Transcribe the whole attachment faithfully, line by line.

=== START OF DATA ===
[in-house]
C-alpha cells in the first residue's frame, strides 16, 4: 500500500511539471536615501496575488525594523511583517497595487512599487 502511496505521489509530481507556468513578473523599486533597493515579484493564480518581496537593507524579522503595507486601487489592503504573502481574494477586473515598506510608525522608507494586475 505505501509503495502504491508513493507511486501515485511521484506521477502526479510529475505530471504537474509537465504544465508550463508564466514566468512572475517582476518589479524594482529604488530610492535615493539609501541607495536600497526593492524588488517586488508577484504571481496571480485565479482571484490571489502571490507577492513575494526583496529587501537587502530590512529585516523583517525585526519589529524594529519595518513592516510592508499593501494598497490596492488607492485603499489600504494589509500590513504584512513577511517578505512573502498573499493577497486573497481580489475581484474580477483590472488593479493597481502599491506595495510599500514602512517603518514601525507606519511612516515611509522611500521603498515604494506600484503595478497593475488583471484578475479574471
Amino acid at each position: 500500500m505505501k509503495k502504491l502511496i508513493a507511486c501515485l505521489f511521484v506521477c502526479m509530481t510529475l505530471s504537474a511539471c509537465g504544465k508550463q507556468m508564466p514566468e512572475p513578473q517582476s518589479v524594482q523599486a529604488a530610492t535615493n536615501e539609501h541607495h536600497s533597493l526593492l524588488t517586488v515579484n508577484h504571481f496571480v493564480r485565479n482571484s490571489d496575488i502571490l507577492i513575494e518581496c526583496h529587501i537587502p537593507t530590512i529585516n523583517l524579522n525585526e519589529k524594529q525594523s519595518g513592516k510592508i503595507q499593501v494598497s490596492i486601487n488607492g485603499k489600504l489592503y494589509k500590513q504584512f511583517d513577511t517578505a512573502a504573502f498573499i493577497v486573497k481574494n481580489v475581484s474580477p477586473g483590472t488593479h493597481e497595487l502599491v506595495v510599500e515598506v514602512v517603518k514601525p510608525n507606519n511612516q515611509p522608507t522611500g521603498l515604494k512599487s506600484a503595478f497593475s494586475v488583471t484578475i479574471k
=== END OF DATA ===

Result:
[in-house]
C-alpha cells in the first residue's frame, strides 16, 4: 500500500511539471536615501496575488525594523511583517497595487512599487 502511496505521489509530481507556468513578473523599486533597493515579484493564480518581496537593507524579522503595507486601487489592503504573502481574494477586473515598506510608525522608507494586475 505505501509503495502504491508513493507511486501515485511521484506521477502526479510529475505530471504537474509537465504544465508550463508564466514566468512572475517582476518589479524594482529604488530610492535615493539609501541607495536600497526593492524588488517586488508577484504571481496571480485565479482571484490571489502571490507577492513575494526583496529587501537587502530590512529585516523583517525585526519589529524594529519595518513592516510592508499593501494598497490596492488607492485603499489600504494589509500590513504584512513577511517578505512573502498573499493577497486573497481580489475581484474580477483590472488593479493597481502599491506595495510599500514602512517603518514601525507606519511612516515611509522611500521603498515604494506600484503595478497593475488583471484578475479574471
Amino acid at each position: 500500500m505505501k509503495k502504491l502511496i508513493a507511486c501515485l505521489f511521484v506521477c502526479m509530481t510529475l505530471s504537474a511539471c509537465g504544465k508550463q507556468m508564466p514566468e512572475p513578473q517582476s518589479v524594482q523599486a529604488a530610492t535615493n536615501e539609501h541607495h536600497s533597493l526593492l524588488t517586488v515579484n508577484h504571481f496571480v493564480r485565479n482571484s490571489d496575488i502571490l507577492i513575494e518581496c526583496h529587501i537587502p537593507t530590512i529585516n523583517l524579522n525585526e519589529k524594529q525594523s519595518g513592516k510592508i503595507q499593501v494598497s490596492i486601487n488607492g485603499k489600504l489592503y494589509k500590513q504584512f511583517d513577511t517578505a512573502a504573502f498573499i493577497v486573497k481574494n481580489v475581484s474580477p477586473g483590472t488593479h493597481e497595487l502599491v506595495v510599500e515598506v514602512v517603518k514601525p510608525n507606519n511612516q515611509p522608507t522611500g521603498l515604494k512599487s506600484a503595478f497593475s494586475v488583471t484578475i479574471k